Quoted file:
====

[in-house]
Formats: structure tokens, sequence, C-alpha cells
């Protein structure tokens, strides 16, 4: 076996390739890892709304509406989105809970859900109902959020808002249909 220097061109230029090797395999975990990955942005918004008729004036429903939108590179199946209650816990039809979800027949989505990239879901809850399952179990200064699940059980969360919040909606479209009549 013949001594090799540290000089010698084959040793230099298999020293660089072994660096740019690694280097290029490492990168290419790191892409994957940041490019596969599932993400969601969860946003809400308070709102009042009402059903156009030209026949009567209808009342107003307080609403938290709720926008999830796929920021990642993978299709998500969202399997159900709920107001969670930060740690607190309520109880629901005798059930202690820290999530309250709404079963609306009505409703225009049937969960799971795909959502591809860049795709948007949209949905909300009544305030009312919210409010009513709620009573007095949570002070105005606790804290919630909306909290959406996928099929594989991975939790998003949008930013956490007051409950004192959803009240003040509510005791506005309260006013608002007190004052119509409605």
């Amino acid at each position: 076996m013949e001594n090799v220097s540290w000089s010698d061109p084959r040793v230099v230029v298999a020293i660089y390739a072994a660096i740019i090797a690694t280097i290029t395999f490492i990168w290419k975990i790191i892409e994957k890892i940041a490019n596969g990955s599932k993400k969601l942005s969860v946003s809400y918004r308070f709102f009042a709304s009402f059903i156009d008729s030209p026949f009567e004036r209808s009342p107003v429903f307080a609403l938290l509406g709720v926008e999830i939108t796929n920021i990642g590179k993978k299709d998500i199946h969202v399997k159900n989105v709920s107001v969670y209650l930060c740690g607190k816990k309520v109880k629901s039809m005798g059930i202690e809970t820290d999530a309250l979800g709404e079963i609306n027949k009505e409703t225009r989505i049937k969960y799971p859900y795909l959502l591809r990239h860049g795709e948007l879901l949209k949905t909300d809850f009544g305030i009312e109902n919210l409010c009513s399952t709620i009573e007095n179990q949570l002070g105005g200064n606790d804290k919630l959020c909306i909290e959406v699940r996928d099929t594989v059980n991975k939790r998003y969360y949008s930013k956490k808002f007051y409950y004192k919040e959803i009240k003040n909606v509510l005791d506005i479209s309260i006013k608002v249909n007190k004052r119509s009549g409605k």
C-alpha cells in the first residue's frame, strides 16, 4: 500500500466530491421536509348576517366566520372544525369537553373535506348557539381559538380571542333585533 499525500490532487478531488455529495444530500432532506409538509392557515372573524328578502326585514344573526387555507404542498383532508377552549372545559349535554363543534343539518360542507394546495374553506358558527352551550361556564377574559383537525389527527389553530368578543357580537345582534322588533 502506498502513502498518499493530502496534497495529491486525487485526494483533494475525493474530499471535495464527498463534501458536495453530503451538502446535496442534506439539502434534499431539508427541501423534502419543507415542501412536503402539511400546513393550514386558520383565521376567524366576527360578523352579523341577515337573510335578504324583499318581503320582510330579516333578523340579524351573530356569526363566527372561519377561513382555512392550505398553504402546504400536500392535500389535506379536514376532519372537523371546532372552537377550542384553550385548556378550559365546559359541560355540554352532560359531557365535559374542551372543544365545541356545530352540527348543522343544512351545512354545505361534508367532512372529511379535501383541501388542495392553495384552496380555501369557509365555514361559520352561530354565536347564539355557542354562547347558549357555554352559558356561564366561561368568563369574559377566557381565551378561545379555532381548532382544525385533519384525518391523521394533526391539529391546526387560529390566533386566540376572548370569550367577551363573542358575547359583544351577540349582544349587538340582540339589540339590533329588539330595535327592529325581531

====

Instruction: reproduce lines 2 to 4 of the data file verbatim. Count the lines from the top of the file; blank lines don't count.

Formats: structure tokens, sequence, C-alpha cells
């Protein structure tokens, strides 16, 4: 076996390739890892709304509406989105809970859900109902959020808002249909 220097061109230029090797395999975990990955942005918004008729004036429903939108590179199946209650816990039809979800027949989505990239879901809850399952179990200064699940059980969360919040909606479209009549 013949001594090799540290000089010698084959040793230099298999020293660089072994660096740019690694280097290029490492990168290419790191892409994957940041490019596969599932993400969601969860946003809400308070709102009042009402059903156009030209026949009567209808009342107003307080609403938290709720926008999830796929920021990642993978299709998500969202399997159900709920107001969670930060740690607190309520109880629901005798059930202690820290999530309250709404079963609306009505409703225009049937969960799971795909959502591809860049795709948007949209949905909300009544305030009312919210409010009513709620009573007095949570002070105005606790804290919630909306909290959406996928099929594989991975939790998003949008930013956490007051409950004192959803009240003040509510005791506005309260006013608002007190004052119509409605």
């Amino acid at each position: 076996m013949e001594n090799v220097s540290w000089s010698d061109p084959r040793v230099v230029v298999a020293i660089y390739a072994a660096i740019i090797a690694t280097i290029t395999f490492i990168w290419k975990i790191i892409e994957k890892i940041a490019n596969g990955s599932k993400k969601l942005s969860v946003s809400y918004r308070f709102f009042a709304s009402f059903i156009d008729s030209p026949f009567e004036r209808s009342p107003v429903f307080a609403l938290l509406g709720v926008e999830i939108t796929n920021i990642g590179k993978k299709d998500i199946h969202v399997k159900n989105v709920s107001v969670y209650l930060c740690g607190k816990k309520v109880k629901s039809m005798g059930i202690e809970t820290d999530a309250l979800g709404e079963i609306n027949k009505e409703t225009r989505i049937k969960y799971p859900y795909l959502l591809r990239h860049g795709e948007l879901l949209k949905t909300d809850f009544g305030i009312e109902n919210l409010c009513s399952t709620i009573e007095n179990q949570l002070g105005g200064n606790d804290k919630l959020c909306i909290e959406v699940r996928d099929t594989v059980n991975k939790r998003y969360y949008s930013k956490k808002f007051y409950y004192k919040e959803i009240k003040n909606v509510l005791d506005i479209s309260i006013k608002v249909n007190k004052r119509s009549g409605k």